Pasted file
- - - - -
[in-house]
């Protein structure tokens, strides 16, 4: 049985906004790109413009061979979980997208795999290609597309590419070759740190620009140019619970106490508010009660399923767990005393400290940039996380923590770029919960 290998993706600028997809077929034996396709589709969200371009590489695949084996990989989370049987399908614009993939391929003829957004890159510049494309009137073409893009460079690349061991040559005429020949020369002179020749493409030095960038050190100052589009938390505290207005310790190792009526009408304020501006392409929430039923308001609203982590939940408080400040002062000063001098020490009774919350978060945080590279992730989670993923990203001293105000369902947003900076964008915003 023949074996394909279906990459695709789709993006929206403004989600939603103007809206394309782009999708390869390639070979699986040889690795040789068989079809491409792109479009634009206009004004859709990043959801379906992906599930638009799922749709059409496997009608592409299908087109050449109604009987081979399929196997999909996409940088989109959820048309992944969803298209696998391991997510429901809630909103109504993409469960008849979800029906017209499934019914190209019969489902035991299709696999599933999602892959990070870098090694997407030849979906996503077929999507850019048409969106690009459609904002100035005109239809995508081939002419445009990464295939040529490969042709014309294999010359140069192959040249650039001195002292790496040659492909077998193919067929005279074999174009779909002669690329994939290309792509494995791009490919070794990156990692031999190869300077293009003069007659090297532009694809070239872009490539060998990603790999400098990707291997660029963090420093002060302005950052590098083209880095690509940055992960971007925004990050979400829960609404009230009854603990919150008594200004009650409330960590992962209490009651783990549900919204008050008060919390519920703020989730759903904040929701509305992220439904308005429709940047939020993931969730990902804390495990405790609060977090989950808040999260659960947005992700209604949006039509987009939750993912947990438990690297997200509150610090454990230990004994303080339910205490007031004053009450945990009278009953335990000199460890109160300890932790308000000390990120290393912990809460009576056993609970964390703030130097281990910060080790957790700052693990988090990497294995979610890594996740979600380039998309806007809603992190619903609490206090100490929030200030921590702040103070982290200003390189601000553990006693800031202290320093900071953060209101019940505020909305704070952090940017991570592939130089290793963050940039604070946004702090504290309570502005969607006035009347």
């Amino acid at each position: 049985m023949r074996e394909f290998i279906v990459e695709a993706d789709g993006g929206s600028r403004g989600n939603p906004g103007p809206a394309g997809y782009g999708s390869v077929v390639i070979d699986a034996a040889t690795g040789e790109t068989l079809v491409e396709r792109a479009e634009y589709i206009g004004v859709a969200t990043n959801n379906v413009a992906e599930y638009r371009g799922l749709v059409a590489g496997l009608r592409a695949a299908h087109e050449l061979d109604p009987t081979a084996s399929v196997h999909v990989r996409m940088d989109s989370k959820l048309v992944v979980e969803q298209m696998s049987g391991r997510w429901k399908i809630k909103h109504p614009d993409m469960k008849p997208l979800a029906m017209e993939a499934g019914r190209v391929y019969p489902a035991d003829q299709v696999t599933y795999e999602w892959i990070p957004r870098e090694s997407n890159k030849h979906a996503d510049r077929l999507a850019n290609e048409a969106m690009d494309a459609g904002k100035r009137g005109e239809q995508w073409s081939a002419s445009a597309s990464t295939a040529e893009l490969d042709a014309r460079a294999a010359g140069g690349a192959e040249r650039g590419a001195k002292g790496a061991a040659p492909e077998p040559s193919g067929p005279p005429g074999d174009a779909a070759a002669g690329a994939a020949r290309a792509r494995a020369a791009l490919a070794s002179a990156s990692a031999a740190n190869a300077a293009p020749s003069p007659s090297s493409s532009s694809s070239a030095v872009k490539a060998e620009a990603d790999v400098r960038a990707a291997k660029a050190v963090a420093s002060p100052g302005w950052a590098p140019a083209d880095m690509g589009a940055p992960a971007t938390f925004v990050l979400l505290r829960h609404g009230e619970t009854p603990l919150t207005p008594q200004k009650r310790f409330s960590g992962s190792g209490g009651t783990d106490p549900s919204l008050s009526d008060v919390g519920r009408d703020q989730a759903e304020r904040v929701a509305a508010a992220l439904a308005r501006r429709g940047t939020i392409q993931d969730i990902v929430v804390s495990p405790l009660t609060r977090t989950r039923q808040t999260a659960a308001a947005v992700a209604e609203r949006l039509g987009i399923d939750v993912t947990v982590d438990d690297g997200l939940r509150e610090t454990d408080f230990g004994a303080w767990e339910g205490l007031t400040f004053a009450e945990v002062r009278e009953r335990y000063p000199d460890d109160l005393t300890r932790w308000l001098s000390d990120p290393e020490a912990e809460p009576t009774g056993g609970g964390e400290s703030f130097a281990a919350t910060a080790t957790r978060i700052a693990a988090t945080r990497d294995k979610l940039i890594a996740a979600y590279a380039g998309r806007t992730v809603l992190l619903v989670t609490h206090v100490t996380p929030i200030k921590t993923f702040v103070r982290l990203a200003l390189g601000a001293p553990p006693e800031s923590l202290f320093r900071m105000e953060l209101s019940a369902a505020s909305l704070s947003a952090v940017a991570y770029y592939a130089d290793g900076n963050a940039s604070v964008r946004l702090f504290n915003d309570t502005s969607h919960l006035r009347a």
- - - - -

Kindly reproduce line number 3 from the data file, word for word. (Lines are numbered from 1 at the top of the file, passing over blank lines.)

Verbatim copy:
């Amino acid at each position: 049985m023949r074996e394909f290998i279906v990459e695709a993706d789709g993006g929206s600028r403004g989600n939603p906004g103007p809206a394309g997809y782009g999708s390869v077929v390639i070979d699986a034996a040889t690795g040789e790109t068989l079809v491409e396709r792109a479009e634009y589709i206009g004004v859709a969200t990043n959801n379906v413009a992906e599930y638009r371009g799922l749709v059409a590489g496997l009608r592409a695949a299908h087109e050449l061979d109604p009987t081979a084996s399929v196997h999909v990989r996409m940088d989109s989370k959820l048309v992944v979980e969803q298209m696998s049987g391991r997510w429901k399908i809630k909103h109504p614009d993409m469960k008849p997208l979800a029906m017209e993939a499934g019914r190209v391929y019969p489902a035991d003829q299709v696999t599933y795999e999602w892959i990070p957004r870098e090694s997407n890159k030849h979906a996503d510049r077929l999507a850019n290609e048409a969106m690009d494309a459609g904002k100035r009137g005109e239809q995508w073409s081939a002419s445009a597309s990464t295939a040529e893009l490969d042709a014309r460079a294999a010359g140069g690349a192959e040249r650039g590419a001195k002292g790496a061991a040659p492909e077998p040559s193919g067929p005279p005429g074999d174009a779909a070759a002669g690329a994939a020949r290309a792509r494995a020369a791009l490919a070794s002179a990156s990692a031999a740190n190869a300077a293009p020749s003069p007659s090297s493409s532009s694809s070239a030095v872009k490539a060998e620009a990603d790999v400098r960038a990707a291997k660029a050190v963090a420093s002060p100052g302005w950052a590098p140019a083209d880095m690509g589009a940055p992960a971007t938390f925004v990050l979400l505290r829960h609404g009230e619970t009854p603990l919150t207005p008594q200004k009650r310790f409330s960590g992962s190792g209490g009651t783990d106490p549900s919204l008050s009526d008060v919390g519920r009408d703020q989730a759903e304020r904040v929701a509305a508010a992220l439904a308005r501006r429709g940047t939020i392409q993931d969730i990902v929430v804390s495990p405790l009660t609060r977090t989950r039923q808040t999260a659960a308001a947005v992700a209604e609203r949006l039509g987009i399923d939750v993912t947990v982590d438990d690297g997200l939940r509150e610090t454990d408080f230990g004994a303080w767990e339910g205490l007031t400040f004053a009450e945990v002062r009278e009953r335990y000063p000199d460890d109160l005393t300890r932790w308000l001098s000390d990120p290393e020490a912990e809460p009576t009774g056993g609970g964390e400290s703030f130097a281990a919350t910060a080790t957790r978060i700052a693990a988090t945080r990497d294995k979610l940039i890594a996740a979600y590279a380039g998309r806007t992730v809603l992190l619903v989670t609490h206090v100490t996380p929030i200030k921590t993923f702040v103070r982290l990203a200003l390189g601000a001293p553990p006693e800031s923590l202290f320093r900071m105000e953060l209101s019940a369902a505020s909305l704070s947003a952090v940017a991570y770029y592939a130089d290793g900076n963050a940039s604070v964008r946004l702090f504290n915003d309570t502005s969607h919960l006035r009347a």